DP11929 Risk Aversion as a Perceptual Bias
|Author(s):||Mel Win Khaw, Ziang Li, Michael Woodford|
|Publication Date:||March 2017|
|Keyword(s):||Bayesian decision theory, diminishing sensitivity, prospect theory, Rabin critique, Weber's Law|
|JEL(s):||C91, D03, D81, D87|
|Programme Areas:||Monetary Economics and Fluctuations|
|Link to this Page:||cepr.org/active/publications/discussion_papers/dp.php?dpno=11929|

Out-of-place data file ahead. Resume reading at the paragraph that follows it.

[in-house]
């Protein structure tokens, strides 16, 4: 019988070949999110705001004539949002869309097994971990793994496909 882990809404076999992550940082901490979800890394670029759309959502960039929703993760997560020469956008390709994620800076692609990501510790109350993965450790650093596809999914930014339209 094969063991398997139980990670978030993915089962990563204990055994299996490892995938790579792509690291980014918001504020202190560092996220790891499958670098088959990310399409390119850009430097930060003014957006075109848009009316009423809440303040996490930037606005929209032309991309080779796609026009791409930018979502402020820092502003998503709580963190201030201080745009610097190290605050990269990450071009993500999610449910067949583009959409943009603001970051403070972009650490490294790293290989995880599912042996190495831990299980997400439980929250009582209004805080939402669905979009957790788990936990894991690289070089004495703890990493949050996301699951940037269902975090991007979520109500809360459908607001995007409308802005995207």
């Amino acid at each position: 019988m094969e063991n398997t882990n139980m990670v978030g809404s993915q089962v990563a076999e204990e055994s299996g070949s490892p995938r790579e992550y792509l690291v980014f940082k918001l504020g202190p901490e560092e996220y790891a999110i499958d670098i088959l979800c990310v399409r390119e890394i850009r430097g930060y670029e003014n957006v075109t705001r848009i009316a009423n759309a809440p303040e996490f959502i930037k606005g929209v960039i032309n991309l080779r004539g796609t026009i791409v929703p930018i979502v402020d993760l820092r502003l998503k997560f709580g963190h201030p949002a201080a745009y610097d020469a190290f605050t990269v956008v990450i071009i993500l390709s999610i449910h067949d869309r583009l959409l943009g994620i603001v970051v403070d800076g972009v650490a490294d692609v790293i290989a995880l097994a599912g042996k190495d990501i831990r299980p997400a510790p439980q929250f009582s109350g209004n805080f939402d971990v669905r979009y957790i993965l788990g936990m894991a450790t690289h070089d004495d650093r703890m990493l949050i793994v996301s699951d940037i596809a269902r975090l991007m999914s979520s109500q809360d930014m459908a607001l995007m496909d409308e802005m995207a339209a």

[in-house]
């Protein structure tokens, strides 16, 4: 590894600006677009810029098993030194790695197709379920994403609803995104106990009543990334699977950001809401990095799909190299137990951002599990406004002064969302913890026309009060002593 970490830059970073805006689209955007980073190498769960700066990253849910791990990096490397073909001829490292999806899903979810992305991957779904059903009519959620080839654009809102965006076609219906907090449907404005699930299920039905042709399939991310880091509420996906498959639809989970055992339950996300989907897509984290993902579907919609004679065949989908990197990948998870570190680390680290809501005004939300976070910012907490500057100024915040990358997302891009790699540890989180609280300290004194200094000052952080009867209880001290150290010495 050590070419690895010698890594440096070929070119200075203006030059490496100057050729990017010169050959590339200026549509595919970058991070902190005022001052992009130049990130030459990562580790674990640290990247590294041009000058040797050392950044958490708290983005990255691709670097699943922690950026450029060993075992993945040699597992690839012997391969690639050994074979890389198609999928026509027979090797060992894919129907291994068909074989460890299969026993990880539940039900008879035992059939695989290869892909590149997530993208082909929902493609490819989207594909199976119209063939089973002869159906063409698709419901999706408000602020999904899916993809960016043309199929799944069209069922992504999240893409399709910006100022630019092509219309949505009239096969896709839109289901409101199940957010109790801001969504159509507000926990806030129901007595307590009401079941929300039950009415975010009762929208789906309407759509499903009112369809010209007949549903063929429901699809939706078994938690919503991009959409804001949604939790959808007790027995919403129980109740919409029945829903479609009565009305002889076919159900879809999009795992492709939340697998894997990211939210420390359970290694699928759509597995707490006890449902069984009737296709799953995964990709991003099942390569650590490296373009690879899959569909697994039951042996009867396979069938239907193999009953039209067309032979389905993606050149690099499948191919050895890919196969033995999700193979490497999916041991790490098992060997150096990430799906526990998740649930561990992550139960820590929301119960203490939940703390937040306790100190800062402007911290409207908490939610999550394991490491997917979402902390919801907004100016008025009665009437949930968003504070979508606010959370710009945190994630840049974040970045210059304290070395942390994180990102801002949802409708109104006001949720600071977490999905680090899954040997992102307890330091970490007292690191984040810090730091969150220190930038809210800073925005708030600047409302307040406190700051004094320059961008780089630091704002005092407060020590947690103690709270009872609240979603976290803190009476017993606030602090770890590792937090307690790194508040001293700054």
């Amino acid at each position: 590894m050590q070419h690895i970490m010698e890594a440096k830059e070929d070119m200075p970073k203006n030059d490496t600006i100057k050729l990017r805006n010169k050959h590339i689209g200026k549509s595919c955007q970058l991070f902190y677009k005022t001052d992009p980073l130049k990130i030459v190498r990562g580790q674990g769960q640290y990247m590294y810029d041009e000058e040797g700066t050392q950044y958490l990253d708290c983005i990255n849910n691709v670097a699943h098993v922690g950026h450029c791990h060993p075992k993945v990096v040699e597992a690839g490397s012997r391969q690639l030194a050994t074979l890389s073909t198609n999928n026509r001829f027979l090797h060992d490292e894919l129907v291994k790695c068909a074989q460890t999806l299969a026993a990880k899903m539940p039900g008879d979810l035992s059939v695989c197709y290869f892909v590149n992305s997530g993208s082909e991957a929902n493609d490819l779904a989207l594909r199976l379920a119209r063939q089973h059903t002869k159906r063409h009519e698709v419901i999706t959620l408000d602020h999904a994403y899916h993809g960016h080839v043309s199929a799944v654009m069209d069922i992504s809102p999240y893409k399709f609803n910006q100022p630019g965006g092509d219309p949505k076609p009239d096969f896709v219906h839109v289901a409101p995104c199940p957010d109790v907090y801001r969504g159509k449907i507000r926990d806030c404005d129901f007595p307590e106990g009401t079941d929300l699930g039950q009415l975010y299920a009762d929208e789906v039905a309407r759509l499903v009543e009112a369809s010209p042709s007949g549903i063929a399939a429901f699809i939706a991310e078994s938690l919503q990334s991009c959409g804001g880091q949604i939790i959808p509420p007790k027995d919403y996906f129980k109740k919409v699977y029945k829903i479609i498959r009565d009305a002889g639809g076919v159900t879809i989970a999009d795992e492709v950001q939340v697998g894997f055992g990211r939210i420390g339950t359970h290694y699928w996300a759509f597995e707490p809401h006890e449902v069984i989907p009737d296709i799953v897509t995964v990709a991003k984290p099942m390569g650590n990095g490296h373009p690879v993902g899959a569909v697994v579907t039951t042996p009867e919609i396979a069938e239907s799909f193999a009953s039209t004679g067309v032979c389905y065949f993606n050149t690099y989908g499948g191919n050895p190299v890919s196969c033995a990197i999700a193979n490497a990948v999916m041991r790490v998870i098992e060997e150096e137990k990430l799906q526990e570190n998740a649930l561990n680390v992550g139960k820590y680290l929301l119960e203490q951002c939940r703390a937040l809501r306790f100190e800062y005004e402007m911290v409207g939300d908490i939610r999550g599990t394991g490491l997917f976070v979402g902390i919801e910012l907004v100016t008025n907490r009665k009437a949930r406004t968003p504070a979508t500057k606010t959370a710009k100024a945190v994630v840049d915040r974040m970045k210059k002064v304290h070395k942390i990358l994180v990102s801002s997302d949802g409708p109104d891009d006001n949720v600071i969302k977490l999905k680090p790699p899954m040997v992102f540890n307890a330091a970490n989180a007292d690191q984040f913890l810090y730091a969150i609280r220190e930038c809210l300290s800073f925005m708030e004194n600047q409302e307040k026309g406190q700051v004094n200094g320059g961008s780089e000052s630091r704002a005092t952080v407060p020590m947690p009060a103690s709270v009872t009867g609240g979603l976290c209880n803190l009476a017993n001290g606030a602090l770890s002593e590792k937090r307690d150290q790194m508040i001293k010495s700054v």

The theory of expected utility maximization (EUM) explains risk aversion as due to diminishing marginal utility of wealth. However, observed choices between risky lotteries are difficult to reconcile with EUM: for example, in the laboratory, subjects' responses on individual trials involve a random element, and cannot be predicted purely from the terms offered; and subjects often appear to be too risk averse with regard to small gambles (while still accepting sufficiently favorable large gambles) to be consistent with any utility-of-wealth function. We propose a unified explanation for both anomalies, similar to the explanation given for related phenomena in the case of perceptual judgments: they result from judgments based on imprecise (and noisy) mental representation of the decision situation. In this model, risk aversion is predicted without any need for a nonlinear utility-of-wealth function, and instead results from a sort of perceptual bias --- but one that represents an optimal Bayesian decision, given the limitations of the mental representation of the situation. We propose a specific quantitative model of the mental representation of a simple lottery choice problem, based on other evidence regarding numerical cognition, and test its ability to explain the choice frequencies that we observe in a laboratory experiment.